The Montney play is one of the active natural gas plays in North America. The Montney is a thick and regionally charged formation of unconventional tight gas distributed in an area extending from north central Alberta to northwest British Columbia, Canada. The primary focus is the Lower and Upper Montney units for horizontal drilling, and we would expect that the Montney formation to exhibit high values of porosity, resistivity, gamma ray, and brittleness for being a prospective shale reservoir rock.

We begin with the Passey et al’s. (1990) method at the well location and overlay the resistivity and sonic curves covering the Montney formation to identify the source rock. Identifying the crossover between these curves in the Upper Montney (UM) zone as shown in Figure 1, we conclude that, that interval is the potential reservoir rock. With this known at the well location, we would like to map it laterally within this interval. There are different methods that can be adopted for accomplishing this goal, as illustrated in Figure 2. Extended elastic impedance approach is adopted for obtaining GR and porosity volumes from seismic data. As mentioned earlier, the first step is the correlation analysis between *EEI* logs and available petrophysical logs (porosity and gamma ray). Such a correlation of *EEI* log with porosity and GR for various angles is shown in Figure 3a and 3b respectively. Four wells data are included for this analysis. For porosity, though all the wells show a negative minima over a range of angles 2 to 18°, two wells (red and grey curves) show a maximum correlation of 92% at 18° angle. This angle is then used for computing *EEI* log that resembles the porosity curves at the well locations (Figure 4). Such a good correlation seen on the predicted porosity and the actual measured porosity curves lends confidence to the analysis being carried out. A similar observation was made for the GR curves.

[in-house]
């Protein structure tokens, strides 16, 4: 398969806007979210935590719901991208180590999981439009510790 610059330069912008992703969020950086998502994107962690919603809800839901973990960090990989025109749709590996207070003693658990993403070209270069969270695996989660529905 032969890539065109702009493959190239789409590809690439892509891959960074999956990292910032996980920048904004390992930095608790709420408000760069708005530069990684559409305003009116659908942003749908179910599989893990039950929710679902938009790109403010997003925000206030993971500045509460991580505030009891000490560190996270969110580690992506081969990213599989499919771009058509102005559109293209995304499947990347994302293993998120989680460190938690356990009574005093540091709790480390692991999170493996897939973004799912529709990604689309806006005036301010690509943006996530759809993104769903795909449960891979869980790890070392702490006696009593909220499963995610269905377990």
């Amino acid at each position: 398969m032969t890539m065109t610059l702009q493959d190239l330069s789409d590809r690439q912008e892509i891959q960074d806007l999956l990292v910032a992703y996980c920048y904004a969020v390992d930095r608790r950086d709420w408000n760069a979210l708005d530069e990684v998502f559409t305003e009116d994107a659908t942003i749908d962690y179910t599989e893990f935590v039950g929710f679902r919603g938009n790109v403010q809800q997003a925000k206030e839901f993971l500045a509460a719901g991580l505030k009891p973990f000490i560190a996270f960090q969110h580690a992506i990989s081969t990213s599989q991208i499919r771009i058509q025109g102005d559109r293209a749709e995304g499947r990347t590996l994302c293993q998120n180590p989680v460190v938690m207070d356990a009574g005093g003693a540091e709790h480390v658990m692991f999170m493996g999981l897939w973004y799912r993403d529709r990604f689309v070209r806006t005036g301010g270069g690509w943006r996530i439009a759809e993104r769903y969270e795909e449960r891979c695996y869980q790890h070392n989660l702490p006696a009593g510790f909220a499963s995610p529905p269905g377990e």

The next step was to determine the brittleness information, as pockets with high brittleness fracture better and will serve as sweet spots for our characterization. Simultaneous inversion was adopted for obtaining this information, which yielded P-impedance, S-impedance as well as density. The computation of density was possible as far-offset range was available in the data. Using these attributes Young’s modulus and Poisson’s ratio were determined.

Finally, as stated above, we first compute ΔlogR curve from log data and crossplot this curve with other attributes that can be computed from seismic data. Examples of such attributes are (*V _{P}/V_{S}*) ratio, Poisson’s ratio,

*λ/μ*, Poisson’s impedance, Poisson dampening factor, and some others. In Figure 5 we show four such crossplots. We notice that the cluster points are seen scattered on three of the four crossplots, the exception being the ΔlogR versus

*λρ*attribute crossplot. This crossplot shows a good linear relationship between the two attributes with a correlation coefficient of 94%. We determine this relationship from the crossplot and later use it to transform the

*λρ*derived from seismic data to ΔlogR volume, shown in Figure 6.

### Conclusions

Considering the importance of resistivity, porosity, gamma ray and brittleness information for characterizing shale reservoir rocks, different techniques namely, extended elastic impedance, simultaneous inversion, and the proposed ΔlogR approach were followed to derive these properties for the Montney formation. At the well location, the Passey et al.’s (1990) method indicates that Upper Montney shows the characteristics of the reservoir rock as ΔlogR showed high values. Subsequently, using crossplotting between different attributes and ΔlogR, it was found that the λρ attribute showed the highest correlation (94%). The linear relationship between these two attributes was used to transform the λρ volume into a ΔlogR volume. Finally, sweet spots were identified adopting the criteria of low Poisson’s ratio, high ΔlogR, high porosity, and high Young’s modulus. The developed methodology has been followed through with applications to shale plays other than the Montney application cited here, and shows promise.